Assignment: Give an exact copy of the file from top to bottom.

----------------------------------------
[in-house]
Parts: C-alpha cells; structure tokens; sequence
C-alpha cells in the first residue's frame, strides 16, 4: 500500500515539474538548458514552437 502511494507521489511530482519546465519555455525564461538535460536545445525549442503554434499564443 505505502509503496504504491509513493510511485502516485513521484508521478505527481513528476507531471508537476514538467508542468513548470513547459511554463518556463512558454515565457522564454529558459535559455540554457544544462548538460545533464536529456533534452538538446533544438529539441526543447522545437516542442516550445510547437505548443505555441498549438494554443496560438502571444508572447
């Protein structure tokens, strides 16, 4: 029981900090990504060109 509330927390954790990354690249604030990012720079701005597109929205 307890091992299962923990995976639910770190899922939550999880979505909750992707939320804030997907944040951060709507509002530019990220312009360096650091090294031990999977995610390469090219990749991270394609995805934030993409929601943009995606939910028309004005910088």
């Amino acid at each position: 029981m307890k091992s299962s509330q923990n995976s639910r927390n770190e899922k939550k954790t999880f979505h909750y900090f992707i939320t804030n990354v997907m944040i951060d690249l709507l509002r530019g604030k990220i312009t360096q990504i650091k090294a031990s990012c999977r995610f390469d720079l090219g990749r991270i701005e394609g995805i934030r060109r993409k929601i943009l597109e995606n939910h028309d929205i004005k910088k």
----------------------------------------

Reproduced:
[in-house]
Parts: C-alpha cells; structure tokens; sequence
C-alpha cells in the first residue's frame, strides 16, 4: 500500500515539474538548458514552437 502511494507521489511530482519546465519555455525564461538535460536545445525549442503554434499564443 505505502509503496504504491509513493510511485502516485513521484508521478505527481513528476507531471508537476514538467508542468513548470513547459511554463518556463512558454515565457522564454529558459535559455540554457544544462548538460545533464536529456533534452538538446533544438529539441526543447522545437516542442516550445510547437505548443505555441498549438494554443496560438502571444508572447
């Protein structure tokens, strides 16, 4: 029981900090990504060109 509330927390954790990354690249604030990012720079701005597109929205 307890091992299962923990995976639910770190899922939550999880979505909750992707939320804030997907944040951060709507509002530019990220312009360096650091090294031990999977995610390469090219990749991270394609995805934030993409929601943009995606939910028309004005910088």
């Amino acid at each position: 029981m307890k091992s299962s509330q923990n995976s639910r927390n770190e899922k939550k954790t999880f979505h909750y900090f992707i939320t804030n990354v997907m944040i951060d690249l709507l509002r530019g604030k990220i312009t360096q990504i650091k090294a031990s990012c999977r995610f390469d720079l090219g990749r991270i701005e394609g995805i934030r060109r993409k929601i943009l597109e995606n939910h028309d929205i004005k910088k």